Potential Medicaid Changes Could Imperil New ACO Pilot

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By Michael D. Williamson

Potential changes to federal Medicaid financing may complicate a new pilot aimed at reducing costs for providers treating patients eligible for both Medicare and Medicaid, a health-care attorney said Dec. 19.

The Centers for Medicare & Medicaid Services recently announced the Medicare-Medicaid accountable care organization model. Through the model, the CMS intends to partner with interested states to offer ACOs in those states the opportunity to take on accountability for both Medicare and Medicaid costs and quality for their beneficiaries.

The biggest risk states may face is if they start preparing for the pilot project and the entire form of Medicaid financing changes under the incoming administration of President-elect Donald Trump, attorney Mark Reagan told Bloomberg BNA. Reagan, who represents providers, is in Hooper, Lundy & Bookman PC’s San Francisco office.

There is a growing consensus that Trump’s administration and the next Congress intend to drastically alter the Medicaid program in 2017. Significant changes to the program may affect states’ ability to pay providers that join the Medicare-Medicaid ACO model, which was announced Dec. 15. In addition, the future of the ACO program is in doubt as Trump has promised to repeal the Affordable Care Act.

ACOs are groups of doctors, hospitals and other providers working together to provide better, more coordinated care with the aim of lowering Medicare’s costs. They were created as part of the ACA.


Applications from states seeking to join the program are due Jan. 20, an agency fact sheet said.

All 50 states and the District of Columbia may apply for the program. The CMS will choose up to six states to participate, according to the Dec. 15 fact sheet.

Other Risks

Another uncertainty facing the demonstration project is the possibility the Center for Medicare and Medicaid Innovation, the agency within the CMS administering the Medicare-Medicaid ACO model, won’t continue if there’s a complete repeal of the ACA, Reagan told Bloomberg BNA.

As for whom the CMS may pick for the program, the agency is likely to choose states where there’s not a large population of Medicaid enrollees in managed care plans, John Feore, director at Avalere’s Center for Payment and Delivery Innovation, told Bloomberg BNA Dec. 19. Avalere is a Washington-based health-care consulting firm.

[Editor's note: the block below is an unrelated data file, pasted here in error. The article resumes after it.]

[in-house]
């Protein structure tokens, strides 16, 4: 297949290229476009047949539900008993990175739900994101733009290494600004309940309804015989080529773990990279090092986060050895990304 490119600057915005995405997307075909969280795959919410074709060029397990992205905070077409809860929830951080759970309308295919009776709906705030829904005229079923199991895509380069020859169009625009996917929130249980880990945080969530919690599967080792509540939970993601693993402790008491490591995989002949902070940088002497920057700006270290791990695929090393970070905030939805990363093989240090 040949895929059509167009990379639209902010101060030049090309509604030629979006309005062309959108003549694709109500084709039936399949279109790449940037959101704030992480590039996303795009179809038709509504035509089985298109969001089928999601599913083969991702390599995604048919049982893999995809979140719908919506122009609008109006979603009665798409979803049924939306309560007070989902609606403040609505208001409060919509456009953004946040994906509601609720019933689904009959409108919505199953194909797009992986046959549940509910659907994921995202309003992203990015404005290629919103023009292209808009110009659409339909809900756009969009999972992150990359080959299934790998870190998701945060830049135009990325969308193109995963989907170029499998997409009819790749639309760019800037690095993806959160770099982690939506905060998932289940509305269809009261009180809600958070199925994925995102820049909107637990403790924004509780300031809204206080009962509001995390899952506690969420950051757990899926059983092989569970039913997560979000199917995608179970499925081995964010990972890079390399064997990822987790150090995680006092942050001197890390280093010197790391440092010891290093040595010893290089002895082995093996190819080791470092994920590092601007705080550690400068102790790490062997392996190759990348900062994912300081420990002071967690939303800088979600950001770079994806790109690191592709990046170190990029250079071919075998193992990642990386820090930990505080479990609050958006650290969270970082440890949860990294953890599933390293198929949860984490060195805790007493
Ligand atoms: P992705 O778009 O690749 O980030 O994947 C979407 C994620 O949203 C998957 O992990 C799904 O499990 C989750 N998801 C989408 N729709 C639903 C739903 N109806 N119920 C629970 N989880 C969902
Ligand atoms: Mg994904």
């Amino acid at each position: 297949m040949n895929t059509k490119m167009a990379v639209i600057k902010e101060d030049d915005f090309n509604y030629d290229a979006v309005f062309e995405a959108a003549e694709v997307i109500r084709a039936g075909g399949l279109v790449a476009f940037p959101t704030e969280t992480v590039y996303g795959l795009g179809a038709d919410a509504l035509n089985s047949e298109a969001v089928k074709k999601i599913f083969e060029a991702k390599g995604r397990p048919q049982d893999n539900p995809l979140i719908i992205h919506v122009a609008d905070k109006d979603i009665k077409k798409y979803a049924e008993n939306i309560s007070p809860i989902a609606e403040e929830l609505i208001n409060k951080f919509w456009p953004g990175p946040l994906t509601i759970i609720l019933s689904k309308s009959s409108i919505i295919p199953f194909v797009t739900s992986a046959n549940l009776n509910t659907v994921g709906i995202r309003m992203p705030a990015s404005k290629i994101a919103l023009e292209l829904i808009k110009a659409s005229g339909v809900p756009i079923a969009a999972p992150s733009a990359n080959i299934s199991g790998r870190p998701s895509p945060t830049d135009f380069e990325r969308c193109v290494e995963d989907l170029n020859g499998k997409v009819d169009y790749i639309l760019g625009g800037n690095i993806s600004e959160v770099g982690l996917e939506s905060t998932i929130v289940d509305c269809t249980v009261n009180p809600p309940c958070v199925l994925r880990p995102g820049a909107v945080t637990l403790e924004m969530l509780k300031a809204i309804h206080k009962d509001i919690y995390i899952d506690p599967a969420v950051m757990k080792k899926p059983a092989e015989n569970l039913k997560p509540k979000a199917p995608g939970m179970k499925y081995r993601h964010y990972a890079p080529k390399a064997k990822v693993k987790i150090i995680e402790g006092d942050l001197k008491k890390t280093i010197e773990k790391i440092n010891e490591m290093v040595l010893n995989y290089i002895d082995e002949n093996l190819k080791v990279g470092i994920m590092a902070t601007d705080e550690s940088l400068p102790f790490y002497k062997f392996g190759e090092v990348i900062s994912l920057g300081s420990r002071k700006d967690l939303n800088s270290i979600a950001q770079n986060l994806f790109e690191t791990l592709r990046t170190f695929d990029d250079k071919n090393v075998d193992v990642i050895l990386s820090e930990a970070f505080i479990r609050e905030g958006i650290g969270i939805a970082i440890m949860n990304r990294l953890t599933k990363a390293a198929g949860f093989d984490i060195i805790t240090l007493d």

States with high levels of Medicaid enrollees in managed care probably won’t find the demo as attractive because the ACO program is built off of a fee-for-service model, Feore said.

Medicaid Expansion

If states have already bought into Medicaid expansion under the ACA, they’re more likely to pursue this, attorney Susan Feigin Harris told Bloomberg BNA Dec. 19. Those states that haven’t probably won’t want to joint the demo, she added. Harris is Houston-based health-care attorney with Baker & Hostetler LLP.

Providers in the Medicare Shared Savings Program (MSSP) for ACOs, or those applying to join, may apply to join the Medicare-Medicaid model after the CMS announces which states are picked for the demo, Feore said.

ACOs with a high dual-eligible population will likely be particularly interested in the pilot project, Feore told Bloomberg BNA.

In current Medicare ACO initiatives, beneficiaries who are Medicare-Medicaid enrollees may be placed in ACOs, a Dec. 15 CMS press release said. However, Medicare ACOs often do not have financial accountability for the Medicaid expenditures for those beneficiaries, according to the press release.

The Medicare-Medicaid ACO model will allow Medicare Shared Savings Program ACOs to take on accountability for the quality of care and both Medicare and Medicaid costs for Medicare-Medicaid enrollees, it said.

Industry’s Take

The pilot program may make it easier for safety-net providers, who typically care for a greater share of dual eligibles, to start ACOs, Maryellen Guinan, policy analyst at America’s Essential Hospitals (AEH), told Bloomberg BNA Dec. 19. The AEH is an industry group for safety-net providers.

Under the Medicare-Medicaid ACO model, so-called safety-net ACOs will be eligible to receive pre-payment of Medicare shared savings to support the ACO’s investment in care coordination infrastructure.

The AEH thanks the CMS for recognizing the significant upfront costs required to form an ACO, Guinan said. These costs can be prohibitive for essential hospitals, which serve vulnerable and complex patients, including those with chronic conditions who can benefit from the care coordination ACOs offer, she added.

To contact the reporter on this story: Michael D. Williamson in Washington at mwilliamson@bna.com

To contact the editor responsible for this story: Brian Broderick at bbroderick@bna.com

For More Information

The CMS fact sheet is at http://src.bna.com/kRo.

Copyright © 2016 The Bureau of National Affairs, Inc. All Rights Reserved.

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